Another storm brought wintry weather to Maine on Tuesday, leading to widespread power outages that persisted into the night, numerous motor vehicle crashes and at least two fatalities, street flooding, dozens of school and business closings, and just enough snow to give Portland its fifth snowiest November on record.

Kingfield, a town in Franklin County, reported 12 inches of snow. The National Weather Service in Gray reported 9½ inches in Buckfield, 9 inches in Bethel, 8 in Cornish, 7½ in Raymond, 7 in Hallowell and 4 in Bowdoinham.

Portland got only 1½ inches of snow, but the weather service said that was just enough to make this the fifth-snowiest November on record in the city. So far this month, Portland has received 15.9 total inches, edging out November 1972, with 15.6 inches. It is so far still below November 1938, when 16.5 inches were recorded in the city.

The Tuesday morning commute was slow and treacherous for many people forced to navigate roads covered with wet snow or slush and dotted by deep puddles of water that had nowhere to drain. There was street flooding at Camp Ellis in Saco, as well as in Portland, including on Stevens Avenue near its intersection with Congress Street. At one point, a section of Marginal Way near the U-Haul center was closed because of flooding.

“The roads are quite slick,” Margaret Curtis, a meteorologist with the weather service office in Gray, said Tuesday morning.

The rain-snow line hugged the immediate coast, so areas west of the Maine Turnpike got more snow. Much of the snow was wet and heavy, and thousands of Central Maine Power Co. customers lost power during the storm.


The snow weighed down power lines and tree branches, and CMP reported more than 24,000 outages just before noon. Over 12,000 customers were still without electricity as of 10 p.m. Tuesday. Oxford, Cumberland, York and Franklin counties were hit hardest by outages. More than 6,000 customers were in the dark Tuesday night in Oxford County.

The combination of snow, rain and sleet also made for dangerous driving conditions.

In the Waldo County town of Liberty, William Chadwick, 55, of Oakland was killed Tuesday morning after a box truck crossed the centerline and collided head-on with his GMC Sierra, said Steve McCausland, spokesman for the Maine Department of Public Safety.

The Freightliner box truck was operated by Dusan Dokic of Spanaway, Wash. He was not injured, but Route 3 in Liberty – near Lake George State Park – was shut down for three hours. McCausland said Maine State Police are investigating the cause of the crash.

In Franklin County, Seth Gordon, 28, of Farmington was killed and two others were critically injured Tuesday afternoon when the car they were in lost traction on snowy Route 27 north of Kingfield and slid sideways into the path of a tractor-trailer, Sheriff Scott Nichols Sr. said.

In Rockport, the Maine Department of Transportation, inmates from the Maine State Prison farm and local firefighters spent four hours in the rain cleaning up debris after a tractor-trailer carrying Burger King restaurant supplies rolled over on Route 17 around 8 a.m. The truck was put back on its wheels and the supplies moved to another truck.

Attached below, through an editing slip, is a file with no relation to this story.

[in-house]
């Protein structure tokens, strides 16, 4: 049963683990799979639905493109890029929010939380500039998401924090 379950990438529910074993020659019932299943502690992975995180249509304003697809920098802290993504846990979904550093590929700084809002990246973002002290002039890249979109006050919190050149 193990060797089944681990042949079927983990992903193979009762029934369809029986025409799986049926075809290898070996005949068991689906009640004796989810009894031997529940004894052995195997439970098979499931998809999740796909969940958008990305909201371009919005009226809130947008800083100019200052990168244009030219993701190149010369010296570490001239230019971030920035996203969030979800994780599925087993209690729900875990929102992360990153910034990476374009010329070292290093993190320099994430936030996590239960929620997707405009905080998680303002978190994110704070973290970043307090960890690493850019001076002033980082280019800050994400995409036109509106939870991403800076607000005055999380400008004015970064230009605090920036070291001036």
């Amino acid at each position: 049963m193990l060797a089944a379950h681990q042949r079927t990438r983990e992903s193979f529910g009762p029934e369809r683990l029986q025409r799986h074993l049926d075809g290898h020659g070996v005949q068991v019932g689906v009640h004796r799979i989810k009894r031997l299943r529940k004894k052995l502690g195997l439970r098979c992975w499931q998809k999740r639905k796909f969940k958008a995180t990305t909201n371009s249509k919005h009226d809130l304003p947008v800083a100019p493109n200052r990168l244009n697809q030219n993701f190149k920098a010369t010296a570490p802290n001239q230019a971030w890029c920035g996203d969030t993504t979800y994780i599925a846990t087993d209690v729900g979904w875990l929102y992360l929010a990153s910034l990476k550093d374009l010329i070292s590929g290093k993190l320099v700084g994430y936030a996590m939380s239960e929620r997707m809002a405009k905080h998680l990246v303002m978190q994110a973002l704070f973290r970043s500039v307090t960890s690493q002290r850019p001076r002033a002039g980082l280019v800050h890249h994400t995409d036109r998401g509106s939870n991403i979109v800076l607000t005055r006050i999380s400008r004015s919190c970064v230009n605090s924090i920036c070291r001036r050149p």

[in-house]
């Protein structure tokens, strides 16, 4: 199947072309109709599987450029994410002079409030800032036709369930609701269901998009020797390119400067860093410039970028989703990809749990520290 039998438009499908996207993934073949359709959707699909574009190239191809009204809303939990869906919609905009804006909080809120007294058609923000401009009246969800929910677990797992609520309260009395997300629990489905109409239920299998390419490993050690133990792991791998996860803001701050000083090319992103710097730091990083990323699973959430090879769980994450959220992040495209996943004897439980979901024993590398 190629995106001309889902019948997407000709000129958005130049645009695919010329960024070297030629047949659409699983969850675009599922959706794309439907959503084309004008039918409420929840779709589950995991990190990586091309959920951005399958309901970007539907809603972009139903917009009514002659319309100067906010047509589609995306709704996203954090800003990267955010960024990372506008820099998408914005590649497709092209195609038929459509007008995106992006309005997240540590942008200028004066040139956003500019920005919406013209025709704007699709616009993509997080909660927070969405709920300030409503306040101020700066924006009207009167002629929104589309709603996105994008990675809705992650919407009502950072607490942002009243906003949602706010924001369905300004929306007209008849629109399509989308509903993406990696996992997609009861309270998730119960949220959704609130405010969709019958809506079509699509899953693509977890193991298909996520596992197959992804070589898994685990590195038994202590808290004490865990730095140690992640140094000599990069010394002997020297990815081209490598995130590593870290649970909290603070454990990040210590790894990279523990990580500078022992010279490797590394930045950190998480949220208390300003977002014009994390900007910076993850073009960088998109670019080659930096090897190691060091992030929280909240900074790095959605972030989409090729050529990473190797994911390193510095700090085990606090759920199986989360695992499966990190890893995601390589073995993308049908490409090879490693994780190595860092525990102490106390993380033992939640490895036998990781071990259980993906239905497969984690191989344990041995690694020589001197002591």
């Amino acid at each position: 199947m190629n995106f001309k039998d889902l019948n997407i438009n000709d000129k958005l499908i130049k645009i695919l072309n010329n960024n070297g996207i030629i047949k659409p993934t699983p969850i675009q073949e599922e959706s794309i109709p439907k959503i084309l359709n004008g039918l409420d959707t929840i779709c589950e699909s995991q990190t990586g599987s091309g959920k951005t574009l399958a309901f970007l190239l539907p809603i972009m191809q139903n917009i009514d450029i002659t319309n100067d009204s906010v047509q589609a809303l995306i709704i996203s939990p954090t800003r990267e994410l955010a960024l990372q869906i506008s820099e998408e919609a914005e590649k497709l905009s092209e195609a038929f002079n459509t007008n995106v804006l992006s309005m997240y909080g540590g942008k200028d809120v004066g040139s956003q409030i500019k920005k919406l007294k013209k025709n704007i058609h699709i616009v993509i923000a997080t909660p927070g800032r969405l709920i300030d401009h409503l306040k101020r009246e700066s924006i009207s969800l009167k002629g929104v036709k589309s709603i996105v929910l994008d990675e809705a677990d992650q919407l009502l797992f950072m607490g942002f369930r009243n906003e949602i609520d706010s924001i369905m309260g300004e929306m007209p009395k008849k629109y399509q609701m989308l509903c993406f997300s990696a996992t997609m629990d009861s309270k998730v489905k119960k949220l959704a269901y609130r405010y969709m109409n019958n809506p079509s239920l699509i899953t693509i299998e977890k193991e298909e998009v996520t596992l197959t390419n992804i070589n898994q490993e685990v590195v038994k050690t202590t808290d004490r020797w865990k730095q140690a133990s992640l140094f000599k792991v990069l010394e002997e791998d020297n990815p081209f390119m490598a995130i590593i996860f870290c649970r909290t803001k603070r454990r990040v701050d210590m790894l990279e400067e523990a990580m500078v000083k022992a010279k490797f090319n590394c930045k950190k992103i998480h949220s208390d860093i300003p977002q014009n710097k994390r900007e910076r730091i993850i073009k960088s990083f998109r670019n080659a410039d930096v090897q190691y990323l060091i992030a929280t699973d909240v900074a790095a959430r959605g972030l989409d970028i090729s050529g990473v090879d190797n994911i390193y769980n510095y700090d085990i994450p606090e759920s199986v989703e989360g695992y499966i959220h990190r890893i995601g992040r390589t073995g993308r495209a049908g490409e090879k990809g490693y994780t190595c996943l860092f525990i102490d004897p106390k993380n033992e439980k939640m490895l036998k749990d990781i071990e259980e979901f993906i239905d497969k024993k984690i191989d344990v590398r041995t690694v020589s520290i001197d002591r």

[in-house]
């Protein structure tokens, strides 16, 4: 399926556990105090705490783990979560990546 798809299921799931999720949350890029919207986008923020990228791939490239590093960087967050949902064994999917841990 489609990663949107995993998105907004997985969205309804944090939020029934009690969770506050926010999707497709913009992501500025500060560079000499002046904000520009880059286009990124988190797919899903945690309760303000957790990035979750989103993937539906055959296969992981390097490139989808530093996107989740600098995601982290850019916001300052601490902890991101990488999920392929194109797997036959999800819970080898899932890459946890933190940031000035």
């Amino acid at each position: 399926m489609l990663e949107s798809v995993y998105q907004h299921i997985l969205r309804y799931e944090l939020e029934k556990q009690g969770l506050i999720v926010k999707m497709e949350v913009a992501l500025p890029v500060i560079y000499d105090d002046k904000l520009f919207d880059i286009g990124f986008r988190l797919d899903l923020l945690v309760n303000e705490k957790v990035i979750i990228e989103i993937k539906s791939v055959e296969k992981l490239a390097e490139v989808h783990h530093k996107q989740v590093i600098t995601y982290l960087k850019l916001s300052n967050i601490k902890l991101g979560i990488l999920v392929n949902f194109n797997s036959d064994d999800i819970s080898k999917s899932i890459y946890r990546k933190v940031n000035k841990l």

In Aroostook County, Route 1 in Frenchville was shut down Tuesday afternoon after a tractor-trailer rolled over and burst into flames. The driver, Gary Vaillancourt, was operating a 2014 Freightliner filled with potatoes when he lost control on the icy road. There were no reports of injuries, state police said.

On Tuesday morning, the speed limit was reduced to 45 mph along the entire length of the Maine Turnpike, from Kittery to Augusta. Several crashes were reported on both Interstate 95 and Interstate 295 early Tuesday. A crash on I-295 in Yarmouth backed up traffic into Freeport shortly before 8 a.m.

Lebanon fire officials said Poplar Hill Road was closed between Allen Hall Road and Schoolhouse Lane because a falling tree brought down power lines.

“Please use caution on all roads and keep your eyes open,” the Lebanon Fire and EMS Department warned in a Facebook message that included descriptions of the wet, heavy snow bending trees and wires.

During the storm, Portland’s wastewater treatment plant along the East End waterfront was running a rate equivalent to 76.5 million gallons per day out of a possible throughput of 80 million gallons per day, said Scott Firmin, director of Waste Water Services. By contrast, on average, the plant pumps about 17.5 million gallons of water daily throughout the year.

It was too soon to know how much wastewater overflowed from the system, he said.


AAA of Northern New England also felt the brunt of the weather. Calls to the roadside emergency service have spiked by 15 percent this month compared with last November, an increase of about 10,000 calls.

In Portland, officials reminded drivers not to go around barriers or attempt to drive on flooded streets. The fire department said in a tweet at 8 a.m. that street flooding had been reported in some areas of the city, including near Morrill’s Corner.

“If there are barricades, yes, the road is closed. If there’s a small river forming on a street, don’t attempt to drive in it – your Civic is not a canoe,” Portland police tweeted. “Finally, please don’t swim in the road. There will be no lifeguards on duty.”

Wednesday’s forecast calls for a high temperature of 40 degrees, cloudy skies and a chance of afternoon showers. The sun is expected to gradually reappear the rest of the week, with mostly sunny skies forecast for Friday.

Donna Perry of the Sun Journal contributed to this report.

Dennis Hoey can be contacted at 791-6365 or at:


Gillian Graham can be contacted at 791-6315 or at:

Twitter: grahamgillian

Matt Byrne can be contacted at 791-6303 or at:

Twitter: MattByrnePPH

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